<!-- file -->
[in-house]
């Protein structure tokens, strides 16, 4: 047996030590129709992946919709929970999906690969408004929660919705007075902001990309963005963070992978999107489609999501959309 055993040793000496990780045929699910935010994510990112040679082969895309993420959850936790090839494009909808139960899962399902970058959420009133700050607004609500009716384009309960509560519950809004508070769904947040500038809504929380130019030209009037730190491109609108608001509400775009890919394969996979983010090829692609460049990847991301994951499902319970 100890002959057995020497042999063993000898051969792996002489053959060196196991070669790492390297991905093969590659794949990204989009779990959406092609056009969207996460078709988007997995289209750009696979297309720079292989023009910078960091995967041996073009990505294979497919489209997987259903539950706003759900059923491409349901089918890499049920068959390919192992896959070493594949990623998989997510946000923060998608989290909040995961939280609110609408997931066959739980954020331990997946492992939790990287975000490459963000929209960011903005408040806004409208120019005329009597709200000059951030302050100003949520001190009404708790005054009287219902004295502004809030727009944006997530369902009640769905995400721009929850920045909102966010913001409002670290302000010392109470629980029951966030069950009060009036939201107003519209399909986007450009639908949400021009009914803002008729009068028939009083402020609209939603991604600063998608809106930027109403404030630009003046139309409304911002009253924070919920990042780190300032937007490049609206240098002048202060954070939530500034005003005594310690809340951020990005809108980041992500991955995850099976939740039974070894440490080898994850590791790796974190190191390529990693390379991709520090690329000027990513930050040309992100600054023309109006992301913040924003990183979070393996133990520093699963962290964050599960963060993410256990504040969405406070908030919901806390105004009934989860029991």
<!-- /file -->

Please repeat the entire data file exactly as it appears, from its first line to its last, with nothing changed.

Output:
[in-house]
């Protein structure tokens, strides 16, 4: 047996030590129709992946919709929970999906690969408004929660919705007075902001990309963005963070992978999107489609999501959309 055993040793000496990780045929699910935010994510990112040679082969895309993420959850936790090839494009909808139960899962399902970058959420009133700050607004609500009716384009309960509560519950809004508070769904947040500038809504929380130019030209009037730190491109609108608001509400775009890919394969996979983010090829692609460049990847991301994951499902319970 100890002959057995020497042999063993000898051969792996002489053959060196196991070669790492390297991905093969590659794949990204989009779990959406092609056009969207996460078709988007997995289209750009696979297309720079292989023009910078960091995967041996073009990505294979497919489209997987259903539950706003759900059923491409349901089918890499049920068959390919192992896959070493594949990623998989997510946000923060998608989290909040995961939280609110609408997931066959739980954020331990997946492992939790990287975000490459963000929209960011903005408040806004409208120019005329009597709200000059951030302050100003949520001190009404708790005054009287219902004295502004809030727009944006997530369902009640769905995400721009929850920045909102966010913001409002670290302000010392109470629980029951966030069950009060009036939201107003519209399909986007450009639908949400021009009914803002008729009068028939009083402020609209939603991604600063998608809106930027109403404030630009003046139309409304911002009253924070919920990042780190300032937007490049609206240098002048202060954070939530500034005003005594310690809340951020990005809108980041992500991955995850099976939740039974070894440490080898994850590791790796974190190191390529990693390379991709520090690329000027990513930050040309992100600054023309109006992301913040924003990183979070393996133990520093699963962290964050599960963060993410256990504040969405406070908030919901806390105004009934989860029991």